Pensive Legwraps – 2,200 Justice Points.

Drop
Legwraps of Astral Rain – Isiset in Heroic Halls of Origination.

Quest
Narkall’s Leggings from quest reward Narkall, The Drake-Tamer in Twilight Highlands

Faction
No viable option unfortunately.

Enchant with Powerful Enchanted Spellthread or Enchanted Spellthread.

Feet

Purchased/Crafted
The crafted options here are not as good as quested, and the BoE drops will be very rare initially.

Drop
Slippers of the Twilight Prophet – The Stonecore (High Priestess Azil)
Corpse Rompers – BoE zone drop in The Deadmines (heroic)

Quest
Magma-Proof Sandals – quest reward from A Fiery Reunion, Twilight Highlands

Faction
Desert Walker Sandals – Requires Ramkahen – Exalted

Enchant with Lavawalker, Mastery, Haste, or Precision.

Fingers

Purchased/Crafted
Abandoned Dark Iron Ring – BoE zone drop from Grim Batol
Ring of Warring Elements – BoE crafted by Jewelcrafters with a skill of 525.

Drop
Anthia’s Ring – Throne of the Tides (Mindbender Ghur’sha)
Band of Rays – Halls of Origination (Rajh)
Lavishly Jeweled Ring – The Deadmines (Admiral Ripsnarl)
Rose Quartz Band – The Stonecore (Slabhide)
Spirit Creeper Ring – Lost City of Tol’vir (General Husam)

Quest
Red Dragonheart Ring – Quest reward from Battle of Life and Death, Twilight Highlands

Faction
Band of Singing Grass – Requires Wildhammer Clan – Revered
Diamant’s Ring of Temperance – Requires Therazane – Revered

Trinkets

I was fortunate enough to have a jewelcrafting trinket for this slot. Trinkets are notoriously difficult to obtain but look to the quested options if you are unlucky with drops. The three listed here are all fairly decent.

Purchased/Crafted
Darkmoon Card: Volcano – BoE, obtained by turning in a Volcanic Deck or by purchasing from someone else who did.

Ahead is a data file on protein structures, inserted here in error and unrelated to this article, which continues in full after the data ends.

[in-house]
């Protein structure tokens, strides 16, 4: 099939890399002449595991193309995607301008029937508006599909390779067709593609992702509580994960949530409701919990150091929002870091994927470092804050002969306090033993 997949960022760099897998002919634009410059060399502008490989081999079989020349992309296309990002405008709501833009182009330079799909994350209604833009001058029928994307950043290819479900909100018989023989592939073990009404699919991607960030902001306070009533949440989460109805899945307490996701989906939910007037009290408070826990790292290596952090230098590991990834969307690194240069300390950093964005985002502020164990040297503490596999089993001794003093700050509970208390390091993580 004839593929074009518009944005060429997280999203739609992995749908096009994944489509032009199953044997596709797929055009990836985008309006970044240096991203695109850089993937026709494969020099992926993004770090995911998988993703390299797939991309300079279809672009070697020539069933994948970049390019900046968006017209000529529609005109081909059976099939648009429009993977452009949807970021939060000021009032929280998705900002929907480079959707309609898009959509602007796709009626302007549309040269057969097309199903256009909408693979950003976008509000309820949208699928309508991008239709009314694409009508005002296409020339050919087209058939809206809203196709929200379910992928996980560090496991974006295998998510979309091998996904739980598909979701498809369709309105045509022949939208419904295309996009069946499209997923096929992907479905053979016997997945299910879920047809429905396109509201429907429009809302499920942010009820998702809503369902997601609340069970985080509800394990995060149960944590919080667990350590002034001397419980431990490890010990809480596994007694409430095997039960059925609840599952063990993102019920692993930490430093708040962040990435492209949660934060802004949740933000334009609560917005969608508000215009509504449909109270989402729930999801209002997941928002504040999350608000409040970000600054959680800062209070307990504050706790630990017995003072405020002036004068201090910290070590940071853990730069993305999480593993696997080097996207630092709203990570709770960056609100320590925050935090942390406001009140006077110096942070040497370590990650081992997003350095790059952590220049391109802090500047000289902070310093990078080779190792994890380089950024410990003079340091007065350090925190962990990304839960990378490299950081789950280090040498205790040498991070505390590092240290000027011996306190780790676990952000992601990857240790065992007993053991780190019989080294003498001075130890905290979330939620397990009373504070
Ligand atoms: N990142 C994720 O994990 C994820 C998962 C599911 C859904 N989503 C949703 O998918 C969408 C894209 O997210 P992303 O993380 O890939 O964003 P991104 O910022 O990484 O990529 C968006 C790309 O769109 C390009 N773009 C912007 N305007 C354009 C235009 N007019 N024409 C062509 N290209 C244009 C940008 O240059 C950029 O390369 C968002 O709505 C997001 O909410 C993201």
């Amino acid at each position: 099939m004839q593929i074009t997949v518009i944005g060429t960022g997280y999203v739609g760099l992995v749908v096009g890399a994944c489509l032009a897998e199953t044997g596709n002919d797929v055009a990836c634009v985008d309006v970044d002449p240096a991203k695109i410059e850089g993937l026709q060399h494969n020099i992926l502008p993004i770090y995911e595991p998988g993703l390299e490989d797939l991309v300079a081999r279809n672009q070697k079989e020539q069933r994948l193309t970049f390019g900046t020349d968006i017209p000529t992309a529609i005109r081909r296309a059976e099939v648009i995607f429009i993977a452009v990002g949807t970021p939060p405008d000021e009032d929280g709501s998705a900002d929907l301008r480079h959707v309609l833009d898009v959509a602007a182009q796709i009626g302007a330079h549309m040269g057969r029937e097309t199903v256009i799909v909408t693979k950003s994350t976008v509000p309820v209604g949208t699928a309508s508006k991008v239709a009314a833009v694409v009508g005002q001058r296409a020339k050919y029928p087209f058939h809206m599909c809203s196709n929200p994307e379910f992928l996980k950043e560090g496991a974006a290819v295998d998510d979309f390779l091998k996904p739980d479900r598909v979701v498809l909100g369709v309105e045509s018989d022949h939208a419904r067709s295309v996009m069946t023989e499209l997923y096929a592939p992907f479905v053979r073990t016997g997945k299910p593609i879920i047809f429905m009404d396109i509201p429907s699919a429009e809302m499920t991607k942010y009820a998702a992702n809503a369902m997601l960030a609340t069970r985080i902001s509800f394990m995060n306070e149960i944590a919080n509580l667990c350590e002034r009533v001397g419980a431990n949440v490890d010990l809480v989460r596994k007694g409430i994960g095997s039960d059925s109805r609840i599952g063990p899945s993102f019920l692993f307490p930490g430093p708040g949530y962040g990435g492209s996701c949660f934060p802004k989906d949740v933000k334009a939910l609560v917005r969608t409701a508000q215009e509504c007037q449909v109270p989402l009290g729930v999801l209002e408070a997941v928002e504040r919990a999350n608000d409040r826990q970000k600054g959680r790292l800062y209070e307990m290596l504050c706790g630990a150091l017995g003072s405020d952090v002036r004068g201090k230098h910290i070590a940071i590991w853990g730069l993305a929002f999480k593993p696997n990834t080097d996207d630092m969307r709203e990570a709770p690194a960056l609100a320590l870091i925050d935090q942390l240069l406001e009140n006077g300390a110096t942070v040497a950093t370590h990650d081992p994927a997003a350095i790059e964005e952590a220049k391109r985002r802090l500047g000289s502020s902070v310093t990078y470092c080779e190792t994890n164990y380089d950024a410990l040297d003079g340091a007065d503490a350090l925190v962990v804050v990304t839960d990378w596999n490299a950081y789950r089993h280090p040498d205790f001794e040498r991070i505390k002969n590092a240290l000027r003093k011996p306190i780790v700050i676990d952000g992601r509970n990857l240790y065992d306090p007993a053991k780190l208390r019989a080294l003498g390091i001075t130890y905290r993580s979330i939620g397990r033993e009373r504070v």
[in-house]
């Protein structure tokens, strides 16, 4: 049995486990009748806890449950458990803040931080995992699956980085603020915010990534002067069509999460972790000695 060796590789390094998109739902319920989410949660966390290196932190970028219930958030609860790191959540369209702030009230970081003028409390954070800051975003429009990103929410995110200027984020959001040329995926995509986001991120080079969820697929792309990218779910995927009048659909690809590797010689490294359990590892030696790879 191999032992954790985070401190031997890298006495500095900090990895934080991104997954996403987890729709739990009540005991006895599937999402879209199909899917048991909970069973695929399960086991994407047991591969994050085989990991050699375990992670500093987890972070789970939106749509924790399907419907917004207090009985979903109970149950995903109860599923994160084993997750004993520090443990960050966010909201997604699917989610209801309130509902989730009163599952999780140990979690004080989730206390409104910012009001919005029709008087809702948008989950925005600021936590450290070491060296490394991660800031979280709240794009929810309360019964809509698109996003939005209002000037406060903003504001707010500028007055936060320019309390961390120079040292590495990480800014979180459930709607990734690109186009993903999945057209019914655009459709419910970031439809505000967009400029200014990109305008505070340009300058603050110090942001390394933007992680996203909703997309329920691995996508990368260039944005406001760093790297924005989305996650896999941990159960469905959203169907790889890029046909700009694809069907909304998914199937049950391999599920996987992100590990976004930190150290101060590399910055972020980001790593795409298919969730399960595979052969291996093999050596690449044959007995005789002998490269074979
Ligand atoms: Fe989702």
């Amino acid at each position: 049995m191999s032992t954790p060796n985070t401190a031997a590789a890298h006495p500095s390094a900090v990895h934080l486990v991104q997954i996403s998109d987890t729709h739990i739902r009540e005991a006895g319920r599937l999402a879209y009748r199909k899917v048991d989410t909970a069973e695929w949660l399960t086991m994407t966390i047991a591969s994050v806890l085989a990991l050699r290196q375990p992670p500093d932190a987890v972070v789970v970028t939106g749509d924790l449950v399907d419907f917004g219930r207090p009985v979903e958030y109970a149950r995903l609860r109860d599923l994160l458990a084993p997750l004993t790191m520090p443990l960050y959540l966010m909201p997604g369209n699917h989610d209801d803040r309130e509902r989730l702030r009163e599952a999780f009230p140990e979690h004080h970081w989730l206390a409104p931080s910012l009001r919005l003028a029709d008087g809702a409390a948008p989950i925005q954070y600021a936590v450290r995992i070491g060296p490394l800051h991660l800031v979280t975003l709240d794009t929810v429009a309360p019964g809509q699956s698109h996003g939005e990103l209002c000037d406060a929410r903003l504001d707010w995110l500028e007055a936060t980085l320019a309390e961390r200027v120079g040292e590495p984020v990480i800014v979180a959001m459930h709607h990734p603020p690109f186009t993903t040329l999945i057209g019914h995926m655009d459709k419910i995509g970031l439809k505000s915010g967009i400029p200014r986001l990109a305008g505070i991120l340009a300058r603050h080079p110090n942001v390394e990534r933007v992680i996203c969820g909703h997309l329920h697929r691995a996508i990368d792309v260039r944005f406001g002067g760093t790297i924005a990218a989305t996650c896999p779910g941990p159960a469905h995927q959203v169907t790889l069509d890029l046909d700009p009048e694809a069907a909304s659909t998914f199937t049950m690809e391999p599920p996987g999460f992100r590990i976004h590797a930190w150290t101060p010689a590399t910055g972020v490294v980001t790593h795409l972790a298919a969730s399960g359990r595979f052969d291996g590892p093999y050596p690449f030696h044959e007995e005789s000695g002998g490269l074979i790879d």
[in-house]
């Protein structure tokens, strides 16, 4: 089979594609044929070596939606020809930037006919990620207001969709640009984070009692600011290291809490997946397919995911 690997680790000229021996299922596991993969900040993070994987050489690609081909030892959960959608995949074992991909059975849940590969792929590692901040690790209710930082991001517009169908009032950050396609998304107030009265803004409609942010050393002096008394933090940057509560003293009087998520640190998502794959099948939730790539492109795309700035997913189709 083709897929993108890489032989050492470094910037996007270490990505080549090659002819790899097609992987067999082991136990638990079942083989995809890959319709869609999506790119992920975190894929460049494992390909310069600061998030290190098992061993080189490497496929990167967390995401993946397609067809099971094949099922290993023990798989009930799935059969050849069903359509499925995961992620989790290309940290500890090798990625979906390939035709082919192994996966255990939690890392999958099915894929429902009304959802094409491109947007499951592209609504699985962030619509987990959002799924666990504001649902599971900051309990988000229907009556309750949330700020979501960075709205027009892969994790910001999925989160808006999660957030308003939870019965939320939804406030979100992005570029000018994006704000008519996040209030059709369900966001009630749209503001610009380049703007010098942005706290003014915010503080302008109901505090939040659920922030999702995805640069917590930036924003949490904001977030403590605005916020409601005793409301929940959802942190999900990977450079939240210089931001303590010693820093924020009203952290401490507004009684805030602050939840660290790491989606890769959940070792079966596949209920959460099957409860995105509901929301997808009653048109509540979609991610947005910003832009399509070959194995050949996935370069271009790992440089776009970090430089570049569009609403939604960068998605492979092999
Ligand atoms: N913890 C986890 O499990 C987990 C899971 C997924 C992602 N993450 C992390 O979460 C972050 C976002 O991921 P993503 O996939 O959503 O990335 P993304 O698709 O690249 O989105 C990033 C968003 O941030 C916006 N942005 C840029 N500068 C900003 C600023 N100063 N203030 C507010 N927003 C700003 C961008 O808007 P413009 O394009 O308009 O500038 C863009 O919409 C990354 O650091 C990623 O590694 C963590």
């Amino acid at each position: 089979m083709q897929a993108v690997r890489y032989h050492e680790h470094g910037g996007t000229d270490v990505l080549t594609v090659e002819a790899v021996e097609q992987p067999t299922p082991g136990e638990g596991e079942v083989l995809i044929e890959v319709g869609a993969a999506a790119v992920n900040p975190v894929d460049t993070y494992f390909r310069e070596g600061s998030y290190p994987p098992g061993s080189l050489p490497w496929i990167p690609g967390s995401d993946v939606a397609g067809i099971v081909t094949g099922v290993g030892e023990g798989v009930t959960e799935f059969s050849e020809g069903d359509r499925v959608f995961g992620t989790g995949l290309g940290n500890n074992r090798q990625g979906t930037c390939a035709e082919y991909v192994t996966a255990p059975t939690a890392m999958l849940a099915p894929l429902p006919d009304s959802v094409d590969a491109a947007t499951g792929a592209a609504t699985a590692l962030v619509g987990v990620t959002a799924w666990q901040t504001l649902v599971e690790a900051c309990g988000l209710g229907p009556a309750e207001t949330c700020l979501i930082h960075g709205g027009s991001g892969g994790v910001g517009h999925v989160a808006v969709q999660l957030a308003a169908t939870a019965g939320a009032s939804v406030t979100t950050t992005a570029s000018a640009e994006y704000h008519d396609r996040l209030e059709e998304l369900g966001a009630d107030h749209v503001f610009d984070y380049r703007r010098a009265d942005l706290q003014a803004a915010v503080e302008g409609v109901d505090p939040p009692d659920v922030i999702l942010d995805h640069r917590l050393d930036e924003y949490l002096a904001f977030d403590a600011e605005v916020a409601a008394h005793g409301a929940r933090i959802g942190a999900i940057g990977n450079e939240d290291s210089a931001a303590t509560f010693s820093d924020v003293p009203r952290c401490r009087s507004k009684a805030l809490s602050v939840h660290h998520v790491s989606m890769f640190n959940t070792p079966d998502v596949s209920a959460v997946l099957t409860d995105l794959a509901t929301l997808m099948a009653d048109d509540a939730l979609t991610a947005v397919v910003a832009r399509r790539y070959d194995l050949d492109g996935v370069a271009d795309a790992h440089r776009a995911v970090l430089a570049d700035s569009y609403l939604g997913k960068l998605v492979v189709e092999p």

Drop
Anhuur’s Hymnal – Halls of Origination (Temple Guardian Anhuur)
Gale of Shadows – Grim Batol (Erudax)
Sorrowsong – Lost City of Tol’vir (Siamat)
Tendrils of Burrowing Dark – The Stonecore (Ozruk)
Witching Hourglass – Blackrock Caverns (Ascendant Lord Obsidius)

Quest
World-Queller Focus – Quest reward from Once More Into The Fire, Twilight Highlands
Talisman of Sinister Order – Quest reward from Firing Squad, Uldum
Stonemother’s Kiss – Quest reward from Audience with the Stonemother, Deepholm

Faction
Stump of Time – Requires Baradin’s Wardens – Exalted

Wand

Purchased/Crafted
Wand of Dark Worship – BoE zone drop from The Stonecore
Cyu’s Ornate Wand – BoE world drop

Drop
Cookie’s Stirring Rod – The Deadmines (“Captain” Cookie)
Corla’s Baton – Blackrock Caverns (Corla, Herald of Twilight)

Quest
Beach-Sweeper Wand from quest Landgrab in Twilight Highlands

Faction
Nothing. Squat (diddly).

Two-Hand Weapon

Purchased/Crafted
Staff of Solemn Secrecy – BoE world drop

Drop
Cerith Spire Staff – Throne of the Tides (Commander Ulthok)
Emberstone Staff –  The Deadmines (Foe Reaper 5000)
Staff of Siphoned Essences – Grim Batol (Erudax)

Quest
Very Manly Staff - Quest reward from the Crucible of Carnage quest chains, Twilight Highlands